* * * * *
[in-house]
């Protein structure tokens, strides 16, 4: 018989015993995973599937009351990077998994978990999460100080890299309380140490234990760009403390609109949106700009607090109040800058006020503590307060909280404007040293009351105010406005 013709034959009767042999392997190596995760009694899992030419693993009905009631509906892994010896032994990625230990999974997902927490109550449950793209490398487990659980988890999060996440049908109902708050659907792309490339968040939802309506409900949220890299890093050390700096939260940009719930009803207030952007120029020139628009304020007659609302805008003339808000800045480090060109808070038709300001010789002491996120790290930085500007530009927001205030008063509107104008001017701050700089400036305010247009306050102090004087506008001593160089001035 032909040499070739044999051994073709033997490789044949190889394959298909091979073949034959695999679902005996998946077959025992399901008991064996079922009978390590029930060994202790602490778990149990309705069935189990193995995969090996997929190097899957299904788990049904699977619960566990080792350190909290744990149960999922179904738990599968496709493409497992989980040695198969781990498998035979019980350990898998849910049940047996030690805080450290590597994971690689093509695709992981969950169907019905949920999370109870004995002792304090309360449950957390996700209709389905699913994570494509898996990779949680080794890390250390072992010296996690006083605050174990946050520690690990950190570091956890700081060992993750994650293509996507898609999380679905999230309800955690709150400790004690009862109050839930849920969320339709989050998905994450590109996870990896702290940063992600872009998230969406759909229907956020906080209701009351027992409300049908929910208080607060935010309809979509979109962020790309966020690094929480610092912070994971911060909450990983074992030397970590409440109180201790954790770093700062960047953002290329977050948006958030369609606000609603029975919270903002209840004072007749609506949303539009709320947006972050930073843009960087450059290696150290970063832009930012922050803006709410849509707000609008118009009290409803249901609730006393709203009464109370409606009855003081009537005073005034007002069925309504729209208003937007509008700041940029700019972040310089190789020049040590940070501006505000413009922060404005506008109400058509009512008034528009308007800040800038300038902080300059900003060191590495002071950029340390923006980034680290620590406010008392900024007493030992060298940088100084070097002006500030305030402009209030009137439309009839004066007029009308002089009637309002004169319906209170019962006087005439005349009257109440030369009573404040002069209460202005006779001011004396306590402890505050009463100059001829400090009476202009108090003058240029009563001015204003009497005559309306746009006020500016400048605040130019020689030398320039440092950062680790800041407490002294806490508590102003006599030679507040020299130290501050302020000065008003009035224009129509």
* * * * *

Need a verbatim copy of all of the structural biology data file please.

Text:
[in-house]
């Protein structure tokens, strides 16, 4: 018989015993995973599937009351990077998994978990999460100080890299309380140490234990760009403390609109949106700009607090109040800058006020503590307060909280404007040293009351105010406005 013709034959009767042999392997190596995760009694899992030419693993009905009631509906892994010896032994990625230990999974997902927490109550449950793209490398487990659980988890999060996440049908109902708050659907792309490339968040939802309506409900949220890299890093050390700096939260940009719930009803207030952007120029020139628009304020007659609302805008003339808000800045480090060109808070038709300001010789002491996120790290930085500007530009927001205030008063509107104008001017701050700089400036305010247009306050102090004087506008001593160089001035 032909040499070739044999051994073709033997490789044949190889394959298909091979073949034959695999679902005996998946077959025992399901008991064996079922009978390590029930060994202790602490778990149990309705069935189990193995995969090996997929190097899957299904788990049904699977619960566990080792350190909290744990149960999922179904738990599968496709493409497992989980040695198969781990498998035979019980350990898998849910049940047996030690805080450290590597994971690689093509695709992981969950169907019905949920999370109870004995002792304090309360449950957390996700209709389905699913994570494509898996990779949680080794890390250390072992010296996690006083605050174990946050520690690990950190570091956890700081060992993750994650293509996507898609999380679905999230309800955690709150400790004690009862109050839930849920969320339709989050998905994450590109996870990896702290940063992600872009998230969406759909229907956020906080209701009351027992409300049908929910208080607060935010309809979509979109962020790309966020690094929480610092912070994971911060909450990983074992030397970590409440109180201790954790770093700062960047953002290329977050948006958030369609606000609603029975919270903002209840004072007749609506949303539009709320947006972050930073843009960087450059290696150290970063832009930012922050803006709410849509707000609008118009009290409803249901609730006393709203009464109370409606009855003081009537005073005034007002069925309504729209208003937007509008700041940029700019972040310089190789020049040590940070501006505000413009922060404005506008109400058509009512008034528009308007800040800038300038902080300059900003060191590495002071950029340390923006980034680290620590406010008392900024007493030992060298940088100084070097002006500030305030402009209030009137439309009839004066007029009308002089009637309002004169319906209170019962006087005439005349009257109440030369009573404040002069209460202005006779001011004396306590402890505050009463100059001829400090009476202009108090003058240029009563001015204003009497005559309306746009006020500016400048605040130019020689030398320039440092950062680790800041407490002294806490508590102003006599030679507040020299130290501050302020000065008003009035224009129509």